The Libyan West, on the other hand, through the Presidential Council and al-Sarraj, is allied with Italy above all other international actors.

Due to its fundamental interests in the Libyan West Italy gives the Presidential Council an umbrella of international support, which in turn makes the Presidential Council much more influential on the international level (specifically when it comes to the issue of legitimacy) compared to its actual on-the-ground influence in Tripoli.

Russia still interacts with the Libyan West and has hosted Fayez al-Sarraj more than once, but the Russian attitude in the region is non-confrontational.

In other words, Russia will not confront another international power in a struggle for influence but would rather wait for a moment of consensus between its policies and rising political elites in the region.

For Russia, the Syrian case is very different from the Egyptian or the Libyan one. While Russia is expanding influence in the region through Egypt and Libya, it is using Syria and its role in it in a completely different manner.

Syria is one of Russia’s main cards that it plays in its relation with the EU or the US. Russia has put itself in an alliance with the al-Assad regime, on political and military levels, which makes it impossible to speak of political resolution or settlement without the inclusion of Russia.

The Russian role in Syria is a tool to bring Russia back to its place in the region, and to possess influence that it could bargain with in its relations with the EU or the US.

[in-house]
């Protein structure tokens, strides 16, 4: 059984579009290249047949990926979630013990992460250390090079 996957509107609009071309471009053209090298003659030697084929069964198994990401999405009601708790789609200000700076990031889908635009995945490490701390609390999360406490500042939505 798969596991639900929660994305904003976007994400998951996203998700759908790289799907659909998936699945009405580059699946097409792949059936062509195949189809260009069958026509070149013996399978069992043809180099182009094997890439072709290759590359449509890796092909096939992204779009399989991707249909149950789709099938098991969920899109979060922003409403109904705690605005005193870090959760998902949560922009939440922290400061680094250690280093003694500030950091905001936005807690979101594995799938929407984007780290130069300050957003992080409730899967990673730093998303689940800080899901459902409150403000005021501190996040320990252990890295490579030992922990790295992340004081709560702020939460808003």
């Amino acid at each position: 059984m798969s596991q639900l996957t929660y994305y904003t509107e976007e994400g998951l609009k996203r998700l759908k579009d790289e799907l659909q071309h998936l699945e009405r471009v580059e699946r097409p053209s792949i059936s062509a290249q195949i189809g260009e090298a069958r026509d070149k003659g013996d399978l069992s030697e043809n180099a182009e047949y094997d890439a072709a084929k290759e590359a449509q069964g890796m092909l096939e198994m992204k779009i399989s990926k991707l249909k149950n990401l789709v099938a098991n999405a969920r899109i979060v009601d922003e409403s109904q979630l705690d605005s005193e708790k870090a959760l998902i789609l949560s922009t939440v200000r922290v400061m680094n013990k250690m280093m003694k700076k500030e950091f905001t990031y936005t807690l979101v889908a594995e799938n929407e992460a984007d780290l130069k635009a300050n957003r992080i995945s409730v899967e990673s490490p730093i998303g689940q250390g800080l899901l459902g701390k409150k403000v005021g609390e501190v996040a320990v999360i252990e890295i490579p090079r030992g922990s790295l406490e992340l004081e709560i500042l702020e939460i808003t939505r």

However, these changes and that outcome are not a mere product of Russian strategy or foreign policy but a product of mutual interests between post-revolutionary political elites in the region and Russian aspirations for influence in the Southern Mediterranean.

The role of Russia in the region until this moment remains vague. Russia has signed agreements with Egypt and Syria, agreements that are supposed to extend the Russian presence through energy sector investments and military partnerships.

Egypt might be an exception because of the structural nature of alliances of political elites but the post-conflict phase in both Syria and Libya may not necessarily serve Russian goals and ambitions.

The role of Russia in the region is governed mainly by its interaction with political elites, and their offspring elites. But, at the same time, Russia knows how to intervene in the overall equation of regional and international alliances with various tools.


Ziad Akl – Senior Researcher, ACPSS – Al-Ahram Center for Political Studies.


Source: The Role of Russia in the Middle East and North Africa Region. Strategy or Opportunism?